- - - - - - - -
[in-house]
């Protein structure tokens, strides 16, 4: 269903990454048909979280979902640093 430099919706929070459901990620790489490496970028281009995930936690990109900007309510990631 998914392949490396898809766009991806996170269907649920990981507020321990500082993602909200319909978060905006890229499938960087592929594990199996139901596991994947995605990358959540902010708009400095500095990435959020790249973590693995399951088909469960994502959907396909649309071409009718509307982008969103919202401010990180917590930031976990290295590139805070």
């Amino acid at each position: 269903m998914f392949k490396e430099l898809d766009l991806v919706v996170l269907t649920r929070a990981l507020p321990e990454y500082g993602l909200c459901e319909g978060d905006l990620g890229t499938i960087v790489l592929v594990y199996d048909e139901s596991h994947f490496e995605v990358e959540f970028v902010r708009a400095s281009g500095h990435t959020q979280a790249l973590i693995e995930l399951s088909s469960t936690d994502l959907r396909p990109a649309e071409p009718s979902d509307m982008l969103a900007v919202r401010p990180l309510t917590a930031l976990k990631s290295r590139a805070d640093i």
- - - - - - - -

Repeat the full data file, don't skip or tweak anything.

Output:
[in-house]
């Protein structure tokens, strides 16, 4: 269903990454048909979280979902640093 430099919706929070459901990620790489490496970028281009995930936690990109900007309510990631 998914392949490396898809766009991806996170269907649920990981507020321990500082993602909200319909978060905006890229499938960087592929594990199996139901596991994947995605990358959540902010708009400095500095990435959020790249973590693995399951088909469960994502959907396909649309071409009718509307982008969103919202401010990180917590930031976990290295590139805070």
């Amino acid at each position: 269903m998914f392949k490396e430099l898809d766009l991806v919706v996170l269907t649920r929070a990981l507020p321990e990454y500082g993602l909200c459901e319909g978060d905006l990620g890229t499938i960087v790489l592929v594990y199996d048909e139901s596991h994947f490496e995605v990358e959540f970028v902010r708009a400095s281009g500095h990435t959020q979280a790249l973590i693995e995930l399951s088909s469960t936690d994502l959907r396909p990109a649309e071409p009718s979902d509307m982008l969103a900007v919202r401010p990180l309510t917590a930031l976990k990631s290295r590139a805070d640093i």